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Janusz Korczak Biography

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The Ghetto Diary. May 1942

Are decent people in positions of leadership eternally condemned to Calvary?
-Ghetto Diary

 

    A few weeks after Bloody Friday, Janusz Korczak sat up in bed and turned to the diary that he had begun shortly after the German occupation of Warsaw and then abandoned.

    "The month of May is cold this year," he wrote. "And tonight is the quietest of all nights. it is five in the morning. The little ones are asleep. There are actually two hundred ofthem. In the east wing-Madame Stefa, and I in the west-in the so-called 'isolation ward.' "

    His bed was in the middle of the room. Under it, the last drops of the bottle of vodka he had been savoring; next to it, a night table with black bread and a jug of water. All around were the beds of the sick children: Monius the youngest (there were four with the same name), Albert, and Jerzyk on one side; on the other, against the wall, Felunia, Giena, and Haneczka. There was also the old tailor, Azrylewicz, Romcia's grandfather, who was suffering from heart disease and kept Korczak awake with his groans.

    Almost every night, for what would be the last three months of his life, Korczak would write while the children slept. His notations were often no more than a terse shorthand. His body, now wasted from fatigue and hunger, told him that death was near, but he did not yet suspect in what form. As a Jewish doctor in a Catholic country, he had always respected the "curative power of the whispered confession" to the priest, and now he found himself yearning for "a confessor, an advisor, an understanding ear to hear his lament."

    The diary he was keeping would serve those roles, and that of judge. it would not be a historical chronicle of life in the W arsaw Ghetto-like the diaries of Emmanuel Ringelblum, Chaim Kaplan, and Adam Czerniakow-but a subjective memoir of the journey inward that he had interrupted two years before. He felt responsible not to Jewish history but to his own history as a Polish Jew. On those lonely nights, when all of his personal furies became entangled with the very real furies outside, he would write of the terror of his father's madness, the fear of his own, and his regret that he had given up medical work in the Children's Hospital-"an ugly desertion." Only occasionally did his pen rest for a moment or two on some ghetto scene, illuminating that terrible world with a bright flare that would fade rapidly back into the stream of consciousness of his past. At one point he comments wryly: "Oh, yes, I almost forgot to mention there is a war going on." The orphans commandeered some of the pages, just as they had the years of his life, springing up here and there with their coughs, their own diaries, their need for trees and flowers. Not until the carbide lamp stopped burning, or the pen ran dry, or his energy ran out did he stop. in the morning Henryk, an apprentice and the son of the old tailor, typed the pages, just as Walenty had in that other war.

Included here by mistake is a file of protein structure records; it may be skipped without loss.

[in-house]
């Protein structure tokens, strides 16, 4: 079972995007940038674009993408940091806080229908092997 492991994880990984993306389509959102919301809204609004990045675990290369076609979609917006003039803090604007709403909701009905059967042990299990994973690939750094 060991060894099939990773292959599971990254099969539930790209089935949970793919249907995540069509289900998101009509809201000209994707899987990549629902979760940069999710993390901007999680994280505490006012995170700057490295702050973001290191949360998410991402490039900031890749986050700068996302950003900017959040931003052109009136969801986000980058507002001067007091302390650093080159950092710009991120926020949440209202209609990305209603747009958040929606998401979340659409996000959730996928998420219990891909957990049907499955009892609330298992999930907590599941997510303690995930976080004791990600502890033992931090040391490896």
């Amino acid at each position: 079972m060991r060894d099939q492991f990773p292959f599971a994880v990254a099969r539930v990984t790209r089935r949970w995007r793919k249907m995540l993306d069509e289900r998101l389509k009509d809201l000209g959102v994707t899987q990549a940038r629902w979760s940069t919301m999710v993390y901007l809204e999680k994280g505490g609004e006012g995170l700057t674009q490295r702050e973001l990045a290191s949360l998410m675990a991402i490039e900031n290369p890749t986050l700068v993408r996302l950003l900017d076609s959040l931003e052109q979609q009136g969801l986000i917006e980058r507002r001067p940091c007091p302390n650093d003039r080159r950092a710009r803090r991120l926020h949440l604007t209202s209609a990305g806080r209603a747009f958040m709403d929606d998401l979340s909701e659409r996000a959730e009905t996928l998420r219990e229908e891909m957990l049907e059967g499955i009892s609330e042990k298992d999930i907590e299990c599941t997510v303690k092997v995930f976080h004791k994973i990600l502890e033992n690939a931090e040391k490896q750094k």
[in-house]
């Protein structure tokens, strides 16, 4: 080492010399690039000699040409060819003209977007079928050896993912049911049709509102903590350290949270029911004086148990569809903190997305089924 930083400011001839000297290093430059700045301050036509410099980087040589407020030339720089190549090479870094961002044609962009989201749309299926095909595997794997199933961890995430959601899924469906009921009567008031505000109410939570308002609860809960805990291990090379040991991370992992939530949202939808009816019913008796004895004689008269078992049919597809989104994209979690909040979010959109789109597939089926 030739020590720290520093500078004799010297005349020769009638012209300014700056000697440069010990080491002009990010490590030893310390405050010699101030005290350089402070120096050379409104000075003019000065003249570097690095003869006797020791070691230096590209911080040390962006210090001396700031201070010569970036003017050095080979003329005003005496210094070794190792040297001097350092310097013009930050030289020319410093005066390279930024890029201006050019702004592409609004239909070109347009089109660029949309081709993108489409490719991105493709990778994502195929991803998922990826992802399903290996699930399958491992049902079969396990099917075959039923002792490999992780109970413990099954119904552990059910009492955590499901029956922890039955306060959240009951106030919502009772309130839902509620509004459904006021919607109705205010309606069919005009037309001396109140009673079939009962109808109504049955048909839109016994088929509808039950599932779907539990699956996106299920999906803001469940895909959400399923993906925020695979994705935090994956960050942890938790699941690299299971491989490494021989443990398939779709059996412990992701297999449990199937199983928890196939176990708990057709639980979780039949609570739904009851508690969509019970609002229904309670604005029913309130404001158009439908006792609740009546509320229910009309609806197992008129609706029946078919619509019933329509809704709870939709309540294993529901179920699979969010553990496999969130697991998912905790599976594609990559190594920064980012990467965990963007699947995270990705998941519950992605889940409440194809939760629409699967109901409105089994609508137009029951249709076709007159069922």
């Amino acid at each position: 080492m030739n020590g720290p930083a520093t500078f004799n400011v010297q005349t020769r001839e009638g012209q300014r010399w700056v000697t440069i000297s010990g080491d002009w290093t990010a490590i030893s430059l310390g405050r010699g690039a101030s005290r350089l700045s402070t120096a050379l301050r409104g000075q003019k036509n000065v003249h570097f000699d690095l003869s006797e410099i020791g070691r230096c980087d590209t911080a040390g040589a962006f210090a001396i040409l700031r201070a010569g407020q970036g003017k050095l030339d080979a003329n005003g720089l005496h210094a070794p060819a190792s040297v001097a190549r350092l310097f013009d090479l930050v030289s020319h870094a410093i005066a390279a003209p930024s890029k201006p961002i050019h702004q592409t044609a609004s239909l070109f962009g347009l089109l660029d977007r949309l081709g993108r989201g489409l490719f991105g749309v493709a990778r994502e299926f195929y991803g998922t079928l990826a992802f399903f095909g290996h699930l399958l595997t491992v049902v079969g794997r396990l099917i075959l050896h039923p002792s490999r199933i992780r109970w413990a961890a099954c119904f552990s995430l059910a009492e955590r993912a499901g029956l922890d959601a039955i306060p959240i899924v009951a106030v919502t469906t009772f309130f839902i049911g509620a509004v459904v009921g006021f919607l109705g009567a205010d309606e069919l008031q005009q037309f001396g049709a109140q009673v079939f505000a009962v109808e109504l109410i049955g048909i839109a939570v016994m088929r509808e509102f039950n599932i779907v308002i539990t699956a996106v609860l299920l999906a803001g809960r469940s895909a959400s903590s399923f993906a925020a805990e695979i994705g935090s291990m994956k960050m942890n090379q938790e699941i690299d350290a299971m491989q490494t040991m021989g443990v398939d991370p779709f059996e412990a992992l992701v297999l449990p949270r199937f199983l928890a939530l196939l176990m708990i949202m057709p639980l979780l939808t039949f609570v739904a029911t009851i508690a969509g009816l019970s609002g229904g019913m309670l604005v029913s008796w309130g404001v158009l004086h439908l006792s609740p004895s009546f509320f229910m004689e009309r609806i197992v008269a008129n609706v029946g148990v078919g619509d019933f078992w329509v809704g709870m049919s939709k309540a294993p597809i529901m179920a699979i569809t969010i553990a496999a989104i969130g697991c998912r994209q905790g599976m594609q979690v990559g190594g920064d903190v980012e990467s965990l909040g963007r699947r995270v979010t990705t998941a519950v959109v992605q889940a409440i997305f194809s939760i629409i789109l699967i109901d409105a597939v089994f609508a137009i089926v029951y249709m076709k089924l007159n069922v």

An early entry reads:

    It is half past six.
    In the dormitory someone shouts:
    "Boys, time for a bath" get up!" I put away my pen. Should I get up or not? It is a long time since I have had a bath. Yesterday I killed a louse I found on myself without batting an eye-with one dexterous squeeze of the nail-a louse.
    If I have time, I shall write a eulogy to a louse. For our attitude toward this fine insect is unjust and unfitting.
    An embittered Russian peasant once declared: " A louse is not like a man, it will not suck up every last drop of blood."

    For a few moments Korczak sat on his bed enjoying the " The Old Doctor could still predict at a glance who would have a good or difficult day.

    Before the "beehive began to hum," he would assess his strategy like a military commander: the calls to be made, letters to be written, supplies to be procured. Or he might review the day that had passed, with its victories and defeats.

    Take Saturday, May 23, 1942.
    It began with great excitement as the children lined up to be weighed. He noted on his graphs that though they were showing a steady decline, it was not yet alarming. Breakfast had been welcome, but in its own way it was work. The food reminded him of the struggle to get it on the table-the sausage, ham, and buns they had that week were the result of a "nasty" letter he had written to a dignitary. Not enough when divided among all the children, but something. True, there was that surprise in the form of two hundred kilograms of potatoes -"a real diplomatic victory>"- but he couldn't rest on his laurels or relax his vigilance. The children were unaware of the history of each morsel they put into their mouths as he sat there, tortured, wondering: "Have I done right or wrong?"

    After breakfast a meeting had been held to discuss which teachers could take a leave, and how to find substitutes. it would have been convenient to keep to last year's schedules, but too much had happened since then-too many newcomers and departures. "Things are-why keep on about it-different."